Pain is not normal. Severe, constant pain robs people of their everyday life. Finding the source of pain can be extremely difficult, especially when it comes to the head and neck. Backaches are the number one reason patients seek out a doctor, and head and neck pain is second, so it is quite common.
You can’t see pain in an X-ray. A patient was having extreme pain on the left side. The pain was radiating from around the ear. There were no decayed teeth, no bone loss, nor any type of infection; yet the pain was so severe, it was all she could think about.
How Can Ear Pain and Teeth Be Related?
The area around the ear is extremely complex, consisting of the temporomandibular joint, blood vessels, tendons, ligaments and the most complex nerve system in the body – the trigeminal nerve. Not only is this area complicated and intricate, but it is also the most used joint and muscle system in the body.
Because of its complexity, the system of chewing, eating, swallowing, clenching and talking needs needs to be in balance. When unbalanced, a common result can be severe muscle pain caused by trigger points or muscle spasms.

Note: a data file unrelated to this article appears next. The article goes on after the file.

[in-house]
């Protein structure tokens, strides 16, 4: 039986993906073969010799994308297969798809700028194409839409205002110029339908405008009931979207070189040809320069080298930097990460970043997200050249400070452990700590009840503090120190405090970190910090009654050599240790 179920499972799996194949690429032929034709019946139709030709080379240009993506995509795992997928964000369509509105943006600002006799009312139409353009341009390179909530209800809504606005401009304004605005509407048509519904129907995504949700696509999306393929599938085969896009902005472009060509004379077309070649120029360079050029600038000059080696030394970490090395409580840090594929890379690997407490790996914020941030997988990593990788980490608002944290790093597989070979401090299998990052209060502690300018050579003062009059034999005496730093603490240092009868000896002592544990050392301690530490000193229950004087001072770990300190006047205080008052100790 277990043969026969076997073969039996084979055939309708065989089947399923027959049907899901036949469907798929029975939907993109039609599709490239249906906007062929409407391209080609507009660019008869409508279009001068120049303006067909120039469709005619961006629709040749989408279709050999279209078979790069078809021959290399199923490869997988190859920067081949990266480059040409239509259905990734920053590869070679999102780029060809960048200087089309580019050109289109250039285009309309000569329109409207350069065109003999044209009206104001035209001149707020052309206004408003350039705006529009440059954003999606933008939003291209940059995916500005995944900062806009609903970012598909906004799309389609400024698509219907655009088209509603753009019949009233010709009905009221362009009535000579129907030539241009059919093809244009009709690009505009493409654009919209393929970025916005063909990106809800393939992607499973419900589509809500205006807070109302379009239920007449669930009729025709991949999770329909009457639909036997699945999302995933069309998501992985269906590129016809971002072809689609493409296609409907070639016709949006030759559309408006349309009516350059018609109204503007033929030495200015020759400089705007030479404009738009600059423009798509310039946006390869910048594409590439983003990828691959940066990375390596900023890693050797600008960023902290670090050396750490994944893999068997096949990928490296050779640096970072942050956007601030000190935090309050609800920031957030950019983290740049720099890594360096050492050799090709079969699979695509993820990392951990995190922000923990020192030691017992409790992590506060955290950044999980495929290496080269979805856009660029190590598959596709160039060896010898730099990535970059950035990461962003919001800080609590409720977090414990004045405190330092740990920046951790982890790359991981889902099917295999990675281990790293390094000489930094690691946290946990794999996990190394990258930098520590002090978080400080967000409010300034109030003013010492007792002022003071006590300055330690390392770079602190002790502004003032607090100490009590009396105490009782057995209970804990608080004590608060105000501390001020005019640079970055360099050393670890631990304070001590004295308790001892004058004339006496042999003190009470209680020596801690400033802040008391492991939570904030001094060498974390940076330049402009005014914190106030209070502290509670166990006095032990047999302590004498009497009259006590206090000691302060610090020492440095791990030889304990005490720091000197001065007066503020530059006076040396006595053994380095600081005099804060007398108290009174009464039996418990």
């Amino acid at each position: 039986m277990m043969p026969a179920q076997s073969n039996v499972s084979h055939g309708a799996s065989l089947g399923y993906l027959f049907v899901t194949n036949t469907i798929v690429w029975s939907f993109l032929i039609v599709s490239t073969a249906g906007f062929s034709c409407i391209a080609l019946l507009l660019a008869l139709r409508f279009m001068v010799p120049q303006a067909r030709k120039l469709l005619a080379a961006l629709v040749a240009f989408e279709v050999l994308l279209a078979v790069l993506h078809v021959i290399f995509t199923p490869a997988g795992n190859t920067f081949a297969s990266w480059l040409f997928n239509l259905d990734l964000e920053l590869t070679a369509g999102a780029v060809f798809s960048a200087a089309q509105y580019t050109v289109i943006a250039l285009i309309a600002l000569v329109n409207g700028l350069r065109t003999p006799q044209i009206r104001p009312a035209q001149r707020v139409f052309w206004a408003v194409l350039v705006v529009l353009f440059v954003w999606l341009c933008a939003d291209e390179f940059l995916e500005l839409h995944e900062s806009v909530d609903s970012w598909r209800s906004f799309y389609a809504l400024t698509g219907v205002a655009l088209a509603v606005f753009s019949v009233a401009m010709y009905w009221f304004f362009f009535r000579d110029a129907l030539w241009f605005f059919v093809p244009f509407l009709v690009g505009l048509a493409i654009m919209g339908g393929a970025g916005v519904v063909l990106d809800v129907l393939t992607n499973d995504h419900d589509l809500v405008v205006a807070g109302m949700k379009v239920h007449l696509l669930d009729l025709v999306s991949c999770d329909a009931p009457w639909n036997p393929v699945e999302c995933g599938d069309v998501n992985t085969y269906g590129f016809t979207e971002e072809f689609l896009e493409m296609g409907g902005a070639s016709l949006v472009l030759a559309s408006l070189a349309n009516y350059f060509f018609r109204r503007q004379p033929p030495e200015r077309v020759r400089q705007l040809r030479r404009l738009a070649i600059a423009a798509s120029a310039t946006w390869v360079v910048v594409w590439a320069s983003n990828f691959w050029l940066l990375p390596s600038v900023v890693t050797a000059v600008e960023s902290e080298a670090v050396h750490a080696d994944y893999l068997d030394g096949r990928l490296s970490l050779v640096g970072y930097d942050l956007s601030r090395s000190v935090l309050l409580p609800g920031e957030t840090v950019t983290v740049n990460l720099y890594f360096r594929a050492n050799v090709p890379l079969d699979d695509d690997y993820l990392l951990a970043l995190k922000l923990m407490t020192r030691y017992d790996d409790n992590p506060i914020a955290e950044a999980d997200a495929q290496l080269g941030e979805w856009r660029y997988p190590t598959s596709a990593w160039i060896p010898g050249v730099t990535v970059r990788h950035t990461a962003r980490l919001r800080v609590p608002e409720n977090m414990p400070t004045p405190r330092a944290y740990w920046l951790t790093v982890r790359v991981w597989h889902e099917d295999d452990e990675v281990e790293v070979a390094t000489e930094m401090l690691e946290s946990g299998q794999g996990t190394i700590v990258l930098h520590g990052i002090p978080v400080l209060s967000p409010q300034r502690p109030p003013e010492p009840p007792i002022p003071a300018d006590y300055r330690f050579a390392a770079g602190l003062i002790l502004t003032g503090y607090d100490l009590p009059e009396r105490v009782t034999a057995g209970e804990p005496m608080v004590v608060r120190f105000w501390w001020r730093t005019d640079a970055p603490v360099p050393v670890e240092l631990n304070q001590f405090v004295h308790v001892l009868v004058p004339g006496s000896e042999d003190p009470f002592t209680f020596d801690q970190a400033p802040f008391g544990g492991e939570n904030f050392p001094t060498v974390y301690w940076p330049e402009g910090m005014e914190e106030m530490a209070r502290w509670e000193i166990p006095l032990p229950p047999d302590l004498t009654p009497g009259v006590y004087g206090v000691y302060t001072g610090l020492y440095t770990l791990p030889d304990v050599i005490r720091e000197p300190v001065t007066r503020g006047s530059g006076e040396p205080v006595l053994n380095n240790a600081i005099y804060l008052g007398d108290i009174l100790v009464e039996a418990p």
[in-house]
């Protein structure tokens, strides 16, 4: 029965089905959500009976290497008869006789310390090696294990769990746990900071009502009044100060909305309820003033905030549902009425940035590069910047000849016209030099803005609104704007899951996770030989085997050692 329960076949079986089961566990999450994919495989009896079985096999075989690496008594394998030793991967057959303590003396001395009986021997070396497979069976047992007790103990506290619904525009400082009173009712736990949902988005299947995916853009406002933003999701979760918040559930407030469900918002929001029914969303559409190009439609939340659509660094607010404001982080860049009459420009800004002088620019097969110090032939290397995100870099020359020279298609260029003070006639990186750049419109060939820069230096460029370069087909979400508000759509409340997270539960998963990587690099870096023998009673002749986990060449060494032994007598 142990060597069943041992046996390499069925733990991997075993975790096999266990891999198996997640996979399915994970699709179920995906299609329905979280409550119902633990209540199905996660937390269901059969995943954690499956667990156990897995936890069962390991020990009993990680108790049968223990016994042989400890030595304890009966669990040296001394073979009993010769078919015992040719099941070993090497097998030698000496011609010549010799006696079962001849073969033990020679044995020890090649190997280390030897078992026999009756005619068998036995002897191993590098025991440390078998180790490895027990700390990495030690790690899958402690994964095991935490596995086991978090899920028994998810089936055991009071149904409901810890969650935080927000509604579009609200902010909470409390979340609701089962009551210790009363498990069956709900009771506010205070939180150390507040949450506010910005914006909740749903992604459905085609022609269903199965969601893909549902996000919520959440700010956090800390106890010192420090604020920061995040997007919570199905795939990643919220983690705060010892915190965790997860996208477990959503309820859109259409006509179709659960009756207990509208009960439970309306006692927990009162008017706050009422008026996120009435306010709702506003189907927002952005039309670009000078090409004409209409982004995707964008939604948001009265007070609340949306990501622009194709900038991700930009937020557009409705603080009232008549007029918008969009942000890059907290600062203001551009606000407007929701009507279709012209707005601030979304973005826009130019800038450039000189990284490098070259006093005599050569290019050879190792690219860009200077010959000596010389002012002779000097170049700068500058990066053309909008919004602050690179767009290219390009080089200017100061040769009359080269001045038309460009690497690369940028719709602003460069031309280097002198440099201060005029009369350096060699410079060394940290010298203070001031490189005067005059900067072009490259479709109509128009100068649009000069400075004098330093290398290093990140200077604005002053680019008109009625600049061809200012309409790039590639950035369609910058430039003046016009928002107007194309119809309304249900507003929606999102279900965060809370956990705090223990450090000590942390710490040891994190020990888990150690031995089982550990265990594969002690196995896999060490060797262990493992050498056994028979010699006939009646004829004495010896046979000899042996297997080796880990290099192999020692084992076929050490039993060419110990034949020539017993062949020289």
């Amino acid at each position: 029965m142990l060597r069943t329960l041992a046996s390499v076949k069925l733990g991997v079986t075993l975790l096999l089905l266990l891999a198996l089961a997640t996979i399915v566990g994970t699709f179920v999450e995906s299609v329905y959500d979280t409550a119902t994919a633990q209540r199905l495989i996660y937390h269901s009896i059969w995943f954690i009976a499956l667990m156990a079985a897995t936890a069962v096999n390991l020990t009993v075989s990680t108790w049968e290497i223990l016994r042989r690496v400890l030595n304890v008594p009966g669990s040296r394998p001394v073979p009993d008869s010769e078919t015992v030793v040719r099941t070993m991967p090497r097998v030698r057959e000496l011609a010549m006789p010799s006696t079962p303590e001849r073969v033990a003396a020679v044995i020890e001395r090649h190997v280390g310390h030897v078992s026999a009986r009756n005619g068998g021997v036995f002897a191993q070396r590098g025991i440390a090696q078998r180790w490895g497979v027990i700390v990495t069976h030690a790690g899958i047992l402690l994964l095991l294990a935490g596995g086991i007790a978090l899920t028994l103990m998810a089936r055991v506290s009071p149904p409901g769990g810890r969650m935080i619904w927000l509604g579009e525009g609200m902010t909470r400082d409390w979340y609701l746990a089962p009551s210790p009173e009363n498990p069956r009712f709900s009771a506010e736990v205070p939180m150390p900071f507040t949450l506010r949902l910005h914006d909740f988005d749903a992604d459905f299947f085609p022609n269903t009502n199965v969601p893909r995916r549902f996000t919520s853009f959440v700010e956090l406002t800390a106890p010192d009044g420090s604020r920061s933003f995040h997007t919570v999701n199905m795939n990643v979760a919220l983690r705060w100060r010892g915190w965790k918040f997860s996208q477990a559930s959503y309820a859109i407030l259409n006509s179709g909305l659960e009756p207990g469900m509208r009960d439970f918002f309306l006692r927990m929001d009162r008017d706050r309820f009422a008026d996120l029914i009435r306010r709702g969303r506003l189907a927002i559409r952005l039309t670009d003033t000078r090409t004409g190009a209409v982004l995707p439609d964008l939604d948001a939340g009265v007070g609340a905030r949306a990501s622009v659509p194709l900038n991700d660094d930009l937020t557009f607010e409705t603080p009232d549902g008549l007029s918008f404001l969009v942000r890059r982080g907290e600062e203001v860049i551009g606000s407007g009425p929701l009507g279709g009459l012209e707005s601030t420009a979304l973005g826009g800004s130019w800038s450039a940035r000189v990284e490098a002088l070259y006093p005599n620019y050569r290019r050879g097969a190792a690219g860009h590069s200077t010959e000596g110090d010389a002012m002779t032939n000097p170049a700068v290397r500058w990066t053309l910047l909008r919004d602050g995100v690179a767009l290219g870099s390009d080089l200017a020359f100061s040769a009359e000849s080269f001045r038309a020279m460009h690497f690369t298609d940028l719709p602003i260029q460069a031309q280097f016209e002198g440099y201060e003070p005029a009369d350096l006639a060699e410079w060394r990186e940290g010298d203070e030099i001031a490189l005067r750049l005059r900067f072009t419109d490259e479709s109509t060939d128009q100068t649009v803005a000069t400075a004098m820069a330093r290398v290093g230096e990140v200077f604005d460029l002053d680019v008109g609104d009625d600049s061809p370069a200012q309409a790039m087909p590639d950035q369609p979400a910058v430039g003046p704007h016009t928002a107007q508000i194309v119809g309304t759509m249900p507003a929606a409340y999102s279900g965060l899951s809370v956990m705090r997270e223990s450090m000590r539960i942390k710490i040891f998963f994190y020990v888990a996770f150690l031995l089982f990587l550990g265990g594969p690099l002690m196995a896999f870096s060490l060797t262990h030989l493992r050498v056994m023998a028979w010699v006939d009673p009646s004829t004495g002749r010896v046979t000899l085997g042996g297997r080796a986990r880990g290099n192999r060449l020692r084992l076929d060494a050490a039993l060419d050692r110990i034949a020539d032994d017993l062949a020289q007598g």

Most over-the-counter pain medicine or prescription drugs are bought because of mild to severe headaches. Many contribute the pain to allergies, stress, sinus, etc., but it can initiate from the spasms in the head. Frequently, the drugs do not eliminate the pain, which leads to taking more pills more frequently and never eliminating the pain.
This xray shows the loss of molars. This never “bothered” the patient, but over time and without proper and even biting support, the jaw joint became more compressed. The jaw joint is very close to the ear, and the nerves supplying both are interconnected…so it’s not uncommon to find patients who have molar teeth removed to later experience ear pain, ringing in the ears, a feeling of fullness in the ears, in addition to other symptoms. How can this be corrected? “Replacing” the missing molars on both sides to better balance the bite can often be the solution.